How to Design with the Animal


How to Design with the Animal is a forth-coming publication and culmination of four years of Graduate School architecture research for Edward Dodington. The work is a collection of current and recent projects and text adressing both simple and complex issues one encounters when they begin to design with Animals at the forefront of their minds. Please stay tuned for information and links for available copies on

Working with and designing with other, non-human, biological species is one of the deepest challenges facing architecture today and human development in general. Rather than to preserve, or cater to outside species this AnimalArchitecture demonstrates that Architecture can actively participate in the life around it. By directing, responding to and intervening in, manipulating, or restrategizing the sensorial terrain (audible, olfactory, or haptic) of individual species, architecture and infrastructure can become redefined as animal players in a much larger system. As a sensorial device, or a device tuned to respond to larger environmental systems architecture can become part attractor, part program container and part animal/architecture interface. Animals and ecosystems would then begin to influence the siting and design of individual buildings and they in turn would attract individual species while also being subject to larger migratory, or environmental patterns. And, more than providing a space for program, a new posthumanist architecture could offer the visitor with the experience of participating in a conversation with another animal.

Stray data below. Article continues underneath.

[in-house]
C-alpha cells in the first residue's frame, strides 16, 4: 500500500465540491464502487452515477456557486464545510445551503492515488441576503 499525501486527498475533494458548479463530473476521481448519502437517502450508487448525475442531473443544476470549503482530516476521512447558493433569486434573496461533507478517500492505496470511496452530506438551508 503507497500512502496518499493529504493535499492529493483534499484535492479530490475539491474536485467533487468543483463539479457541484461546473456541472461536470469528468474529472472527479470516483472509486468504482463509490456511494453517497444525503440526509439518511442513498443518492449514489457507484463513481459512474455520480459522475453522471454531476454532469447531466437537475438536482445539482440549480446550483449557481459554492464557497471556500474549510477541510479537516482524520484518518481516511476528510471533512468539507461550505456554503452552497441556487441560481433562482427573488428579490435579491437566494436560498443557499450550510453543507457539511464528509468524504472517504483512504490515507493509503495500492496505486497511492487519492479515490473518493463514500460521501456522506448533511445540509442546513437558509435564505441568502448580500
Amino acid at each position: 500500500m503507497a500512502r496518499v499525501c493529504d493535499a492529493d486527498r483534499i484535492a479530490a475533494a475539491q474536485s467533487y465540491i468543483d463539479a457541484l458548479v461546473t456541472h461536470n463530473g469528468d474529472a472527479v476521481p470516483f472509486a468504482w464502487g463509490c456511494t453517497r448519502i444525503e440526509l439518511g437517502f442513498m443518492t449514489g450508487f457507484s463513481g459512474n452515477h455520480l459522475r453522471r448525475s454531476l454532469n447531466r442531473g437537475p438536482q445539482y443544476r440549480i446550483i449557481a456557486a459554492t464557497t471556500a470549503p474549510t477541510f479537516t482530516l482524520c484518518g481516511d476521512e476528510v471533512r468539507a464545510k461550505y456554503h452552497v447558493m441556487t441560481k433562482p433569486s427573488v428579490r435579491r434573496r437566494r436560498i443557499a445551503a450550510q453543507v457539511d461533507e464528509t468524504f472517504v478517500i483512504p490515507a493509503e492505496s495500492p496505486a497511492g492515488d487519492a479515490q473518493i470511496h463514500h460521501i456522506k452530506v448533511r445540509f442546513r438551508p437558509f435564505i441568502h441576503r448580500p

1 comment
  1. Ned is a NexGen shining ray of hope urban animals across America. Money and avarice play vital roles in the developing land scape that it is relief to hear someone with the gift and tenacity to incorporate human and non human animals in our most basic of architectures – I can only hope more architects follow his lead!

Comments are closed.

You May Also Like
Read More

The Urban Rookery

Rookery: a colony of breeding animals, generally birds. A rookery is generally reserved for a colony of gregarious…
Read More

Amy Haigh’s Interworlding Objects

London-based interdisciplinary designer and storyteller Amy Haigh has produced for her diploma work at The Royal College of Arts, London a series of clever objects that cross the species divide and question the anthropocentric as well as the ontological boundaries of objects in general.
Read More

Buildings + Germs

... architecture and more specially buildings, are rather poor opponents against pandemics. Urban planning seems to have a shot, but buildings - their scale, their materials, their systems, are weak at best and more likely a fool's errand; wasting time, effort and money to combat a foe they cannot defeat at exactly a time when resources are slim.